For further information, refer to http:// scientificbeekeeping.com/fighting-varroa- biotechnical-tactics-ii/
I am also playing at using the flash method using formic acid to keep mite numbers low. This is a combined effort rather than relying on just one chemical control.
Travelling around the countryside, you now see lots of hives in places not normally inhabited by beehives. It used to be that the average size of an apiary was 16 hives. Some districts have fewer hives in their apiaries, as the number of hives per apiary is dependent on the amount of forage surrounding the apiary.
Now we are seeing apiaries with up to 60 hives, often placed well away from natural pollen sources. Perhaps these places are the only ones left to winter bees. All this has been made possible by higher returns from honey and the development of new and improved pollen supplements. Some bees are quick to take up the supplements, some arenâ€™t. One should remember that bees cannot live on supplements alone, as it will take perhaps only two generations before they collapse (shorter life cycle).
Proper nutrition is so important for healthy bees. Work in with your farmers and start planting pollen and nectar sources. At my age, Iâ€™m now planting for the next generation of beekeepers, as trees take years to mature. In years to come, I hope you will all look back on the Trees for Bees initiative as a game-changer for our industry. Support research whenever you can. The returns are often hundreds of times more than the initial monetary input.
The new factory farming of bees by bigger businesses means that food is now brought to the bees rather than them going out and collecting it. At a recent branch meeting, someone asked whether this type of feeding could produce a bee that becomes dependent upon supplementary feeding.
We look across the fence at dairy farming practices. At one time, supplements (molasses on the hay) were fed in the winter to boost the nutrition of the hay, but this gradually changed with the call for greater production from the same land mass. Cheap forms of supplements saw this practice increased to the point where grass became the supplement on some high-intensity farms.
The change in policy by Fonterra to limit the amount of supplements a cow can be fed each day has seen the cows on these intensive farms becoming thinner (starving), as they have to re- learn to use grass as their main source of food again. It takes time for the cows to adjust back to normal grass farming.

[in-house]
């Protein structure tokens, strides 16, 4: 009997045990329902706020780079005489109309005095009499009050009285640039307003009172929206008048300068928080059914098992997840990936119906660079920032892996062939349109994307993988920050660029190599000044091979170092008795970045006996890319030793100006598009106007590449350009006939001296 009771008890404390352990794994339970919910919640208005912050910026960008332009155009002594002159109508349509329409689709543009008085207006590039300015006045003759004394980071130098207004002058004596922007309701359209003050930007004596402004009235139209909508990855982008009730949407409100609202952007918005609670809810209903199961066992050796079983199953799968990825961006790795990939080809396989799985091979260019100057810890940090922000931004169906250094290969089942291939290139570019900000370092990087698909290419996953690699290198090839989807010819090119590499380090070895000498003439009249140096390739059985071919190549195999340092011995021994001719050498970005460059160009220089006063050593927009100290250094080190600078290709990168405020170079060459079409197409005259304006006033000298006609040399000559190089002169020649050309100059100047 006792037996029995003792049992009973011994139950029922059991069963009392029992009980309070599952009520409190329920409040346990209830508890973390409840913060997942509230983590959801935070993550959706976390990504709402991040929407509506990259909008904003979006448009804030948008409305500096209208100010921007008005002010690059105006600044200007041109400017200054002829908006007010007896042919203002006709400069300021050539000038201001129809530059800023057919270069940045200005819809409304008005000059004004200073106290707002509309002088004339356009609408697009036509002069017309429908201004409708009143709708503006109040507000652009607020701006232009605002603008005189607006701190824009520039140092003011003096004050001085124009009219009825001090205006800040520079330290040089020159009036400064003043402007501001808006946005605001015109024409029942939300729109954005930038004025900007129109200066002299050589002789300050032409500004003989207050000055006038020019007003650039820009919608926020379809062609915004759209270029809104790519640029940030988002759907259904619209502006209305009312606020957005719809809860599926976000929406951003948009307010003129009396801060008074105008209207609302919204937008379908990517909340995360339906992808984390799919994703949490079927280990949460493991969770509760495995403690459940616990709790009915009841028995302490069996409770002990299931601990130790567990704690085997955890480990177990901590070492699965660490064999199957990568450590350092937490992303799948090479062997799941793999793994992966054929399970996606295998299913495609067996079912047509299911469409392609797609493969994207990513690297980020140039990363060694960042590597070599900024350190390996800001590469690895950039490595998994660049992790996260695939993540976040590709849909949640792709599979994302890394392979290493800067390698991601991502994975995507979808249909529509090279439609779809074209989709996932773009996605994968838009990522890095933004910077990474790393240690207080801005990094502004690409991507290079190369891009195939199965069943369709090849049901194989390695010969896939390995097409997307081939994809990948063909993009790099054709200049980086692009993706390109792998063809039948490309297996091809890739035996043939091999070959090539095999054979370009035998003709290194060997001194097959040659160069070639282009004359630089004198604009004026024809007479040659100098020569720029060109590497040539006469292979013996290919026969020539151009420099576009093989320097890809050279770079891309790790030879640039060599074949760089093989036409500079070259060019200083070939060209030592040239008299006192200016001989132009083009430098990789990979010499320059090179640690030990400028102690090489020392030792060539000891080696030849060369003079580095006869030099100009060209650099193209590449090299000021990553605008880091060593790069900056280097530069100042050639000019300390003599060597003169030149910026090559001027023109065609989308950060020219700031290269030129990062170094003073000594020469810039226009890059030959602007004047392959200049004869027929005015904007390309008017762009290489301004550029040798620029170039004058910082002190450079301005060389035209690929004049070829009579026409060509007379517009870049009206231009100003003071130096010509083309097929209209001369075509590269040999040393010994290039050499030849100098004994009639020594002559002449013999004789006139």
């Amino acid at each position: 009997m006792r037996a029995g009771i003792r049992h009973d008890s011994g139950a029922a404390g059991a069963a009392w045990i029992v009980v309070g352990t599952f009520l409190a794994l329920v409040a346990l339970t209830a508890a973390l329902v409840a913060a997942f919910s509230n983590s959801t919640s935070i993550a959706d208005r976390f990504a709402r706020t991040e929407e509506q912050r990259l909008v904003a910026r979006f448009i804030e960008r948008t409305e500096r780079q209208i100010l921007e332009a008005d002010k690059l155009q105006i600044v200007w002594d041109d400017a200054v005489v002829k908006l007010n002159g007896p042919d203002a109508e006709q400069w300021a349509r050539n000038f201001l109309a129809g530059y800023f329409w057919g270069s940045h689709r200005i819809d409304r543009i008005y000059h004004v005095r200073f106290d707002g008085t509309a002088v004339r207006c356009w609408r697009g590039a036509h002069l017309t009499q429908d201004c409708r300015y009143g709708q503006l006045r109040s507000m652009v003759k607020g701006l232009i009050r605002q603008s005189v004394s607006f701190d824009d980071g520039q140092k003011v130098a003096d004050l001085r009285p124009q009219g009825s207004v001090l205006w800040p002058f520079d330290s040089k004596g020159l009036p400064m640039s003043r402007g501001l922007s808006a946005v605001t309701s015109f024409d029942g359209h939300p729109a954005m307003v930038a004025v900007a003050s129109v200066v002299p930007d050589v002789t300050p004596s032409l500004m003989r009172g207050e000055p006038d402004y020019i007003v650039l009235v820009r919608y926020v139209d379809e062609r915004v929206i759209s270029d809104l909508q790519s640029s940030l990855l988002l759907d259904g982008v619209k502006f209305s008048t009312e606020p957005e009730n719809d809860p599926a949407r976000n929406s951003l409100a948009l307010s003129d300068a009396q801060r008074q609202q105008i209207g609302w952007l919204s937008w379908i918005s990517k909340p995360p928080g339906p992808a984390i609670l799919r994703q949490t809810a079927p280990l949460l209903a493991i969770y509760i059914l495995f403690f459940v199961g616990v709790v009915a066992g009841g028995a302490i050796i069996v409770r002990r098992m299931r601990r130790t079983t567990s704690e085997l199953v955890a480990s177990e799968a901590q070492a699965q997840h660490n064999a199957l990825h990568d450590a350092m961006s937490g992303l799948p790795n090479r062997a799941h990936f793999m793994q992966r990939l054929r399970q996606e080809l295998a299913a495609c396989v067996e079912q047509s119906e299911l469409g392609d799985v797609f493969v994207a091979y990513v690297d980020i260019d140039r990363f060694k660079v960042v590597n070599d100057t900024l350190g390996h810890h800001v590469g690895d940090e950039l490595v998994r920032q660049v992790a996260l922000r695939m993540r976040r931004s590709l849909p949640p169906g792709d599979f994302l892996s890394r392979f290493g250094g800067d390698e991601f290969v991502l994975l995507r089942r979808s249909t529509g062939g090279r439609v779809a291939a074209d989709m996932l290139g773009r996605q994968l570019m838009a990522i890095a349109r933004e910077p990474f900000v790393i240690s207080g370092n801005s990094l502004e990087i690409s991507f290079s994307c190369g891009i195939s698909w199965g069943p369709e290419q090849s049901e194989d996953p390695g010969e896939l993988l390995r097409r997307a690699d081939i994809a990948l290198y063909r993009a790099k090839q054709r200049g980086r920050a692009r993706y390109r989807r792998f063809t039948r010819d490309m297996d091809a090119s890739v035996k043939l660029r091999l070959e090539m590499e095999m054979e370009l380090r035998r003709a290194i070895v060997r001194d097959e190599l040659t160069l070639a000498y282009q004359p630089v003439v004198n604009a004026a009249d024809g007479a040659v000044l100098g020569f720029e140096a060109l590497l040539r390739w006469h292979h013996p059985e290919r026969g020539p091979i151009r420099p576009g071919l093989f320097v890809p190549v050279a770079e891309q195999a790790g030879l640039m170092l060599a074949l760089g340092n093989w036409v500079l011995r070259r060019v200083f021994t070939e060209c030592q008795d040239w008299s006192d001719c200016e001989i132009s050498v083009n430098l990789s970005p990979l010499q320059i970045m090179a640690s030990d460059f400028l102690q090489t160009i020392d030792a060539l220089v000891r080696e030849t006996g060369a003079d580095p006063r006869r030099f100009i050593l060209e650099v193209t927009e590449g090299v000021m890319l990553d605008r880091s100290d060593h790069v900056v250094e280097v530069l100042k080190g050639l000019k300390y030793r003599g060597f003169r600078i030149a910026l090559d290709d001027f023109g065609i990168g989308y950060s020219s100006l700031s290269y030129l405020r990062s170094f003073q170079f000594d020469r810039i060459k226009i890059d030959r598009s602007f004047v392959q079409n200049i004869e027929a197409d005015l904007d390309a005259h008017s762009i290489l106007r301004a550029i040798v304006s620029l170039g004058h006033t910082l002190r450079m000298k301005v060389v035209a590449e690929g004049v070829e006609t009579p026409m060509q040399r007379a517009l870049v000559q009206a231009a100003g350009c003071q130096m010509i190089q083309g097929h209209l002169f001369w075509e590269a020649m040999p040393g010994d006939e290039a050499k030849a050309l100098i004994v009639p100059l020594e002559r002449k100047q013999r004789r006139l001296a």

Could the same thing happen to our bees over time, seeing how we generally breed for our best wintering and honey-producing hives?
Check feed, check pollen. In some areas, November has a period of dearth of nectar and pollen. Unless hives are fed with sugar syrup and pollen supplement, they will go backwards. If there is a brood break at this time of the season, it can affect the number of bees in the field during the main honey flow, so watch hives closely and donâ€™t let them run out of reserves.
Check hives for AFB. Hobbyists should get their COIs (Certificate of Inspection signed by an approved beekeeper) in before the end of the month.
Raise queen cells and super hives. Put on another honey super as soon as the bees are covering three frames, as a strong hive can fill a super in a week.
Undertake swarm control: do a quick check by splitting the hive and tilting the supers back, looking along the bottom bars of the second super for queen cell buds with eggs or young larvae in them until the main flow starts. Once queen cells have started, remove all but one and split the hiveâ€”continually removing queen cells is not the answer!
Remove old dark frames or those with a lot of drone brood: move them to the outside if they contain sealed worker brood for removal on the next round. Replace with foundation frames in the second super interspaced with frames of brood. Fit foundation into comb honey supers.
Monitor varroa mite levels. Plan on getting your strips out just before the main honey flow starts next month.